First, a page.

How to Prep Your Condo for Fall: Five Organization Tips

Five organization tips for fall

The weather’s turning, and if you live compactly in a condo unit, that means switching an already multi-purpose space to focus on hats, scarves, and potential turkey-related objects.  Here are five organizational tips you can break out well ahead of time to get your condo ready for fall and keep winter from turning into one long hug with your clutter.

Cycle your closets

One of the easiest ways to keep your condo feeling bright, breezy, and uncluttered is to not stuff your closets with clothes and coats, but cycle them with the season.  It’ll make laundry easier, save on hangers, and make sure you aren’t wedging cold or wet boots between dry shoes which won’t be used until spring.

Make sure your summer clothes are clean and dry before storing them somewhere cool for the winter.  Once they’re away, it’s time to crack out the winter clothes.  Check out your fall and winter coats for any needed repairs now, so you can get those loose buttons fixed well before the first snow flies, and make sure your sweaters haven’t picked up moths over the summer.  If your scarves, hats, and mittens need cleaning, now’s the time: wash and repair that extra winter gear and prevent that musty wool smell from setting up shop in your place.

Retire the balcony for winter

If you’ve got patio furniture, plants, or other décor on your balcony, now’s the time to wipe down, tie down, and put it away for the winter.

When the plants in your garden play out, cut back any dead growth and dispose of it in your building’s compost area.  If you’re willing to take a shot at growing your container plants year-round, bring them inside to a spot with enough sun.  But either way, it’s best to take ceramic pots indoors for the fall and winter: the autumn rain and temperature fluctuations can shatter them, especially when a deep freeze sets in.

Wipe down any patio furniture with a damp cloth and soapy water, and clean and store any outdoor rugs or decorations you’ve used to liven your balcony up over the summer.  If you’ll be storing patio furniture outdoors during the winter, make sure it’s well secured.  Stormy fall winds can blow lighter objects right off balconies, causing a serious risk to the tender heads below.  Bike ties, which are stretchy but strong, are great for this, and available cheaply at most hardware stores.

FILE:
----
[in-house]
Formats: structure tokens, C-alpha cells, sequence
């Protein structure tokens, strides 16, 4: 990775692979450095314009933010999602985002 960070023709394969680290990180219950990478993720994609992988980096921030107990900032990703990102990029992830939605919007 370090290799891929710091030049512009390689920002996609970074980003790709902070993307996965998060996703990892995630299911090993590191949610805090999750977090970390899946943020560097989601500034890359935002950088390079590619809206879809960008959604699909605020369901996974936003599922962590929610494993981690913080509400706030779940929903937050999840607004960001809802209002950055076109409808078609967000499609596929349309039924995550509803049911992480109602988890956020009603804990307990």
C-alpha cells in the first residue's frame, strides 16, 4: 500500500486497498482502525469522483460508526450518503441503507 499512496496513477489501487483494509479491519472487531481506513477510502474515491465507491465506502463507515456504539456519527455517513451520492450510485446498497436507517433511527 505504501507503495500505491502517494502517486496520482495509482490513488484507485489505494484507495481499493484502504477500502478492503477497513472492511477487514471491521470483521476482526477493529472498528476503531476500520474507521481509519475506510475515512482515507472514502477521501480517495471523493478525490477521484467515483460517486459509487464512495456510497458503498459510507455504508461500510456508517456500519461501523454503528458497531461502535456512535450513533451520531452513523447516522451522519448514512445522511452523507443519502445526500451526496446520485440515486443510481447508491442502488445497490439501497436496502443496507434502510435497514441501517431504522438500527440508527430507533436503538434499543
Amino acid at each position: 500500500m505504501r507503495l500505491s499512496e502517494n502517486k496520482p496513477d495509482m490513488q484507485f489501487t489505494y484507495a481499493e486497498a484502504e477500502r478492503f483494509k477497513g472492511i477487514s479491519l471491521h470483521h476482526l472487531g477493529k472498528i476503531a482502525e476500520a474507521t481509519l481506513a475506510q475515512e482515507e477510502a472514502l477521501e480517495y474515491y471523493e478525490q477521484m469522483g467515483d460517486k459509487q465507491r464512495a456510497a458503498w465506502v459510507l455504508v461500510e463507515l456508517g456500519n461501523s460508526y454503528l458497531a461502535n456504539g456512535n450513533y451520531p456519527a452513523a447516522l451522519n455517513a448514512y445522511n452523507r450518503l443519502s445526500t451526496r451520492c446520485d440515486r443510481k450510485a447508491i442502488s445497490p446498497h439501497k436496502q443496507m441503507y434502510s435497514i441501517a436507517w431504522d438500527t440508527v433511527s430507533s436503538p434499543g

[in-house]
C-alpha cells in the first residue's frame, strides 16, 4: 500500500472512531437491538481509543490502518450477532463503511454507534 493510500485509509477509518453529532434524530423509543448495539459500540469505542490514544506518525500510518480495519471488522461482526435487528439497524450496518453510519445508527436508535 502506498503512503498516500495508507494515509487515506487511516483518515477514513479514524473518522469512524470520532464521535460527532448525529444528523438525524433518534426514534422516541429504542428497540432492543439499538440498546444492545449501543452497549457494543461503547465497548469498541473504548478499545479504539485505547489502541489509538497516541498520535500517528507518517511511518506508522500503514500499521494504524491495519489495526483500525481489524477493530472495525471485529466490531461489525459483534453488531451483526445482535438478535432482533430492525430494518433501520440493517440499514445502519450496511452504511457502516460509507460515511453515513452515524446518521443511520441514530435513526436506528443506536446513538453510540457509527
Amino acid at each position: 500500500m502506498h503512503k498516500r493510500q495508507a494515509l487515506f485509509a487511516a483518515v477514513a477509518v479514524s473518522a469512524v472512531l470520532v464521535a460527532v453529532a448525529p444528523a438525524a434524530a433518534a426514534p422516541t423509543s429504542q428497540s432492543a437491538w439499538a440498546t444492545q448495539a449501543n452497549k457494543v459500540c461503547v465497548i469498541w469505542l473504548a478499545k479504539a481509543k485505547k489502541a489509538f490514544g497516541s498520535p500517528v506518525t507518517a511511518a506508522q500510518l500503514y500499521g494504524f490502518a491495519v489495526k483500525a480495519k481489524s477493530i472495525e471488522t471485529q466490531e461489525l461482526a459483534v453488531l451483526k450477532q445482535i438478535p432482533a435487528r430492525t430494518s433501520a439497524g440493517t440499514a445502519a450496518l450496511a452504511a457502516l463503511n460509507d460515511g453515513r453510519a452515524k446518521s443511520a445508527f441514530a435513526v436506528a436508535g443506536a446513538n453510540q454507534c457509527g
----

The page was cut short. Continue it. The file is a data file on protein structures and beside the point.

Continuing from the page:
Finally, if you have a gas barbeque on your balcony, make sure the gas line’s off and the barbeque clean and covered for the winter.  The last thing anyone wants in cold weather is a gas leak.

If you do want to use your balcony through the winter, invest in a small shovel you can keep outside.  Snow may pile up on your railing or balcony depending on which way your unit faces, and clearing it to one side—not dumping it on people’s heads!—will be a big help in keeping that space welcoming.

Switch out your spices

For many of us, autumn means a real difference in how we cook: out with the cool and fresh, and in with the warm and spicy.  The beginning of autumn is a great time to check on your spice jars, send any stale ones to the great big kitchen in the sky, and refresh anything that need a top-up.

Giving your spice cabinet (or drawer, or rack) a good clean and bringing the flavours you’ll use most to the front is a simple task, but it makes a difference.  You’ll save time every evening during dinner prep, keep your kitchen cabinets fresh and clean, and go into the holidays ready to host—or guest—without any last-minute runs out to the store for yellow curry or nutmeg.

Make time for a deep clean

Some of the products we use for really tough cleaning jobs, like scouring the oven, can put off serious fumes—and it’s best to get that dirty deed done while it’s still warm enough to air out your unit by throwing a few windows open.

Make time for a serious deep clean of your appliances, bathrooms, and anything else that uses a necessarily chemical cleaner before the weather gets frosty.  A smoky oven will be much harder to deal with in colder weather, and much more likely to set off your smoke alarm or irritate any allergies, and if you’re the type to get a little uncomfortably high off the Windex, it’ll save you that embarrassing admission.

Break out the doormats

You can get away without them during the summer months, but in the damp fall and slushy winter, good doormats and trays to contain snowmelt and drips are a must—especially with the hardwood and carpet you’ll find in most condo units.

If your doormats and boot trays are in good shape from last year, give them a cleaning before setting them out.  If there are any rips, tears, or just too much wear, invest in a new one—one that’s large enough for guests—well ahead of time.

At the end do not forget to read our How to Prep Your Condo for Fall: Saving Energy Tips blog post!

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